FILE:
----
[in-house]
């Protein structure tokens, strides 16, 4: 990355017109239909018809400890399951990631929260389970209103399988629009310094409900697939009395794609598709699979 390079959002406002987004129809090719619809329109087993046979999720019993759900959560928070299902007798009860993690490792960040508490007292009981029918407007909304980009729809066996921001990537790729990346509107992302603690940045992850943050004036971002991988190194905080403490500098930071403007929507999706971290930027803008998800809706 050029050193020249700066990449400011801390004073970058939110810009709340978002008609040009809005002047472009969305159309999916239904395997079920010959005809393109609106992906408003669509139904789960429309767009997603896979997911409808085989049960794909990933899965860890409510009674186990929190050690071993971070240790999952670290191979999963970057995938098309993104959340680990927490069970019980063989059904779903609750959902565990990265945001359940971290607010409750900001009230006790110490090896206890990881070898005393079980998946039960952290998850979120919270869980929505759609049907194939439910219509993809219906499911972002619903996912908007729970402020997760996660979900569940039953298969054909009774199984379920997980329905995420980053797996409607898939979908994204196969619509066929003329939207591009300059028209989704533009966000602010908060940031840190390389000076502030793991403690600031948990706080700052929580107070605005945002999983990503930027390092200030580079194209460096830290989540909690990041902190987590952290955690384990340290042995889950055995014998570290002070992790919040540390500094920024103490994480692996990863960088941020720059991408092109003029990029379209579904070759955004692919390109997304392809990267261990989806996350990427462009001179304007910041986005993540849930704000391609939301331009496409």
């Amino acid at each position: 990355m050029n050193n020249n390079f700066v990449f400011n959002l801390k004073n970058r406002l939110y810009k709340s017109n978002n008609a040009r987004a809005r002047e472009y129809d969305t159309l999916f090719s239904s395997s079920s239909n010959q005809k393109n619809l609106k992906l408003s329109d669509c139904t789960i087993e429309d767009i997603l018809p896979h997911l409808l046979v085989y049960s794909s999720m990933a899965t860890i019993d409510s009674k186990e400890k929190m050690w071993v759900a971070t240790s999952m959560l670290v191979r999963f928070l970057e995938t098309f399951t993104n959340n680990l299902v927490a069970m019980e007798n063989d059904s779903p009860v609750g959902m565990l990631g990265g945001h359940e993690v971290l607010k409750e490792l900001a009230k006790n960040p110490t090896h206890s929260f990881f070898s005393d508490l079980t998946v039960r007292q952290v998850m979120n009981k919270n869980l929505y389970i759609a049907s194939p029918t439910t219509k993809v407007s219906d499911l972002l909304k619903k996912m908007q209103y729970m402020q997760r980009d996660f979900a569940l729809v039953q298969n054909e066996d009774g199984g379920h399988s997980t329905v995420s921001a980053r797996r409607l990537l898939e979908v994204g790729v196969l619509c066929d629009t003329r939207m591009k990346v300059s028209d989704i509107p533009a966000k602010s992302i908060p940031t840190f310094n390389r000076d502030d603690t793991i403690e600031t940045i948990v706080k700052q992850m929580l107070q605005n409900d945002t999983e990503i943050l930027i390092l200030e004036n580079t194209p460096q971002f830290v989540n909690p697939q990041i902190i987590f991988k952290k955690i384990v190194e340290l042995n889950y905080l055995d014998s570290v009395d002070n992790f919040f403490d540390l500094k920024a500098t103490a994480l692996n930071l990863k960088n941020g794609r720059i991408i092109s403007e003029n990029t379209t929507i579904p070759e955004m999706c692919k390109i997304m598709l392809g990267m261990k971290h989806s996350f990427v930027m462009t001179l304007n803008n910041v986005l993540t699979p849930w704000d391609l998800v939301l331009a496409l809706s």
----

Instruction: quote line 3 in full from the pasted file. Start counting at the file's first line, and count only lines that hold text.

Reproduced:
């Amino acid at each position: 990355m050029n050193n020249n390079f700066v990449f400011n959002l801390k004073n970058r406002l939110y810009k709340s017109n978002n008609a040009r987004a809005r002047e472009y129809d969305t159309l999916f090719s239904s395997s079920s239909n010959q005809k393109n619809l609106k992906l408003s329109d669509c139904t789960i087993e429309d767009i997603l018809p896979h997911l409808l046979v085989y049960s794909s999720m990933a899965t860890i019993d409510s009674k186990e400890k929190m050690w071993v759900a971070t240790s999952m959560l670290v191979r999963f928070l970057e995938t098309f399951t993104n959340n680990l299902v927490a069970m019980e007798n063989d059904s779903p009860v609750g959902m565990l990631g990265g945001h359940e993690v971290l607010k409750e490792l900001a009230k006790n960040p110490t090896h206890s929260f990881f070898s005393d508490l079980t998946v039960r007292q952290v998850m979120n009981k919270n869980l929505y389970i759609a049907s194939p029918t439910t219509k993809v407007s219906d499911l972002l909304k619903k996912m908007q209103y729970m402020q997760r980009d996660f979900a569940l729809v039953q298969n054909e066996d009774g199984g379920h399988s997980t329905v995420s921001a980053r797996r409607l990537l898939e979908v994204g790729v196969l619509c066929d629009t003329r939207m591009k990346v300059s028209d989704i509107p533009a966000k602010s992302i908060p940031t840190f310094n390389r000076d502030d603690t793991i403690e600031t940045i948990v706080k700052q992850m929580l107070q605005n409900d945002t999983e990503i943050l930027i390092l200030e004036n580079t194209p460096q971002f830290v989540n909690p697939q990041i902190i987590f991988k952290k955690i384990v190194e340290l042995n889950y905080l055995d014998s570290v009395d002070n992790f919040f403490d540390l500094k920024a500098t103490a994480l692996n930071l990863k960088n941020g794609r720059i991408i092109s403007e003029n990029t379209t929507i579904p070759e955004m999706c692919k390109i997304m598709l392809g990267m261990k971290h989806s996350f990427v930027m462009t001179l304007n803008n910041v986005l993540t699979p849930w704000d391609l998800v939301l331009a496409l809706s």